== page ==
The American Cancer Society estimates that about 1 out of every 2 American men and 1 out of every 3 American women will have a type of cancer at some point during their lifetime. Half of all American males will get cancer… In the interest of full disclosure, I am a male and a 24-year cancer survivor, which, I suppose, slightly helps your odds if you’re a Y-chromosome carrier living in the States. (You’re welcome. )
And, incidentally, those are two key things cancer patients regularly obsess over during the grueling, soul-crushing ordeal: their cursed genetics and the gloomy statistics.
50/50. That’s the general prognosis delivered to Adam (Joseph Gordon-Levitt) in this aptly-titled “dramedy” about a young man’s struggle to beat the big C. An arbitrary figure, to be clear, but one that adequately drives home the point that Will Reiser’s somewhat autobiographical story could go either way. (In reality, 50% is rather lucky compared to the dire outlook if his rare spinal cancer had metastasized – spread – where the survival rates shrink to single digits and this films spirals into a Terms of Endearment-esque sobfest.)
But the Jonathan Levine-directed movie wobbles the tightrope between comedy and tragedy, split evenly (about 50/50) between jokey riffs on Adam’s crippling illness and a healthy sensitivity for his serious situation. Reiser’s script includes poignant moments of self-reflection, but any time the plot seems headed into mawkish territory, Adam’s loyal stoner friend Kyle (Seth Rogen essentially playing himself) injects some dark humor that bounces any woe-is-me sentimentality back to cathartic chuckles.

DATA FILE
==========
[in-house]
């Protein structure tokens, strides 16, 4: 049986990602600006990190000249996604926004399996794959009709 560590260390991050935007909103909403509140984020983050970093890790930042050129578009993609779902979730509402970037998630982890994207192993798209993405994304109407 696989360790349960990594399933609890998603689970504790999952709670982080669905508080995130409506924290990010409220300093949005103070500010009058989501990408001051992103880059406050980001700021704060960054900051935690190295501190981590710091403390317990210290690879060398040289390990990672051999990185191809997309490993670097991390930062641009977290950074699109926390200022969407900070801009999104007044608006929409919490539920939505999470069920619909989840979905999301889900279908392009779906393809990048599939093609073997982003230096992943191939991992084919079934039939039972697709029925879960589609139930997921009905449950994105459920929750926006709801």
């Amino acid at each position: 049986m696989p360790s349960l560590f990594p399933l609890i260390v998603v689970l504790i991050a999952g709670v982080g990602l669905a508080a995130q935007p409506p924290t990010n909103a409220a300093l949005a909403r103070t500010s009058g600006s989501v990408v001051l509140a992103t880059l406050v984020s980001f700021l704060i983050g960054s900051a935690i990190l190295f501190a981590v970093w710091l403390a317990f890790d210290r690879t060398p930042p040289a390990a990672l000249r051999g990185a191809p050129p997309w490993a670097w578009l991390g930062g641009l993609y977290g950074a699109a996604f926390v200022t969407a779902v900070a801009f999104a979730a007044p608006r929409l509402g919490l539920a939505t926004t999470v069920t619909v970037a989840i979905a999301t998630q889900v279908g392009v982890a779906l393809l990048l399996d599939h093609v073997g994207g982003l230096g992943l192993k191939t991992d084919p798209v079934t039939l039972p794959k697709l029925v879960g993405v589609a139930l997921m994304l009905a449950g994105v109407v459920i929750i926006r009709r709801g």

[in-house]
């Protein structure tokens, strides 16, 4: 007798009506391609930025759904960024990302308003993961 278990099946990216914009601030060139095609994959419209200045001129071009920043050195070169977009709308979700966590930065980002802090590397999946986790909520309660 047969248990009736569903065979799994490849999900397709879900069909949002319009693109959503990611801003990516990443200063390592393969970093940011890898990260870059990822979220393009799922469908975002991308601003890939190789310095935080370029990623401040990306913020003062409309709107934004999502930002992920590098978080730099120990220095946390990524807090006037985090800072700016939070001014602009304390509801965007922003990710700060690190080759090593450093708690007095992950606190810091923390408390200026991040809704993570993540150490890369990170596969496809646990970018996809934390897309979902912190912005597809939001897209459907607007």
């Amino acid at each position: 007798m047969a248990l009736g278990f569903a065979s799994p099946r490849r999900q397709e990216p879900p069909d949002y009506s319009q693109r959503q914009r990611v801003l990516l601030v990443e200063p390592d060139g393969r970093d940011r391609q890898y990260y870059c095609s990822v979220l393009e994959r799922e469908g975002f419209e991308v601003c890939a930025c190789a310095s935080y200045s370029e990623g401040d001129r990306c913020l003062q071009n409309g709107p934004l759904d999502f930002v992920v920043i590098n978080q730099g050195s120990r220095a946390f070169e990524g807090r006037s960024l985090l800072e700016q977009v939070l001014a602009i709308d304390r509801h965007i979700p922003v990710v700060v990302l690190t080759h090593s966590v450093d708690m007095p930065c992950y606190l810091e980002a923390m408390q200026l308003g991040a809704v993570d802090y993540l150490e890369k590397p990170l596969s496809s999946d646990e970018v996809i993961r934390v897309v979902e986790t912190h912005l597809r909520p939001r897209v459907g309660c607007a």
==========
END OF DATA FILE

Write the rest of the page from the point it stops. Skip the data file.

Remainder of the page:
Because as much as this movie is about Adam’s internal struggles and Gordon-Levitt’s well-acted arc through stages of denial, frustration, fear and acceptance, Reiser’s story celebrates his caregivers, those crucial few who lend their support in the face of adversity.
Yet even the characters themselves exhibit that thematic dichotomy. Rogen shows a softer side as Adam’s closest chum, even if its preceded by his attempts to lure women with the “sick guy” routine. The adorable Anna Kendrick is a hopeful voice as Katherine, his young therapist, though she bumbles her way into a cutesy will-they or won’t-they subplot. Bryce Dallas Howard tackles the thankless role as Rachael, Adam’s girlfriend whose loyalty wavers. As fellow patients, Matt Frewer and Philip Baker Hall provide some strong dramatic weight, and a little medicinal marijuana. But perhaps the most touching scene is one shared between Adam and his doting mother (Anjelica Huston) in the doctor’s office, when the real emotions behind her nagging concern hit them both.
However, in aiming for punchlines and usually steering clear of too much teary melodrama, it feels as though sections are missing from 50/50‘s 99 minutes. The advertised head-shaving scene and bong hits to curb his nausea are funny takes on the darkness of chemotherapy, but these and other horrific effects are glossed over in order to keep it light. Meanwhile, realistic moments when Adam wallows in self-pity are gut-wrenching, but quickly replaced by Rogen’s goofy mug. Ultimately, the highs and lows feel like a series of half-measures, which results in a movie that is often funny and sometimes sad, but rarely great at being either one.
In the end, I cried. But I’m neither manly nor a reliable barometer for your own waterworks since this hits rather close to home. Chances are, you or someone you know has also been affected by cancer, which should only make this therapeutic true story more bittersweet.
4 out of 5.